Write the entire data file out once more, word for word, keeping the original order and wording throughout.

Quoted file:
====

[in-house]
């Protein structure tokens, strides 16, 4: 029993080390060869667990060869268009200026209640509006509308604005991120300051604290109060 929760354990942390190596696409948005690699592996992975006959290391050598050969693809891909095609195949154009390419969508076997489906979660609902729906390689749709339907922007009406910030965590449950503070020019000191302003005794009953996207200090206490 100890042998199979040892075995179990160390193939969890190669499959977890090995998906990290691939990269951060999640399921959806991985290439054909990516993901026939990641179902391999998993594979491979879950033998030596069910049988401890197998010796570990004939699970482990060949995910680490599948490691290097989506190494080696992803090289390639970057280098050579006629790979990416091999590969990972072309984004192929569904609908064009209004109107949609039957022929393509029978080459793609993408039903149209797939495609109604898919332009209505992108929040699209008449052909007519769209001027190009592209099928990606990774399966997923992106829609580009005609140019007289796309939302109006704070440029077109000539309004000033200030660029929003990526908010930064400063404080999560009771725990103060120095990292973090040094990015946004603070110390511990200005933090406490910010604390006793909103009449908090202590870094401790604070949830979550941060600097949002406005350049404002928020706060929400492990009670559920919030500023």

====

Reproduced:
[in-house]
């Protein structure tokens, strides 16, 4: 029993080390060869667990060869268009200026209640509006509308604005991120300051604290109060 929760354990942390190596696409948005690699592996992975006959290391050598050969693809891909095609195949154009390419969508076997489906979660609902729906390689749709339907922007009406910030965590449950503070020019000191302003005794009953996207200090206490 100890042998199979040892075995179990160390193939969890190669499959977890090995998906990290691939990269951060999640399921959806991985290439054909990516993901026939990641179902391999998993594979491979879950033998030596069910049988401890197998010796570990004939699970482990060949995910680490599948490691290097989506190494080696992803090289390639970057280098050579006629790979990416091999590969990972072309984004192929569904609908064009209004109107949609039957022929393509029978080459793609993408039903149209797939495609109604898919332009209505992108929040699209008449052909007519769209001027190009592209099928990606990774399966997923992106829609580009005609140019007289796309939302109006704070440029077109000539309004000033200030660029929003990526908010930064400063404080999560009771725990103060120095990292973090040094990015946004603070110390511990200005933090406490910010604390006793909103009449908090202590870094401790604070949830979550941060600097949002406005350049404002928020706060929400492990009670559920919030500023």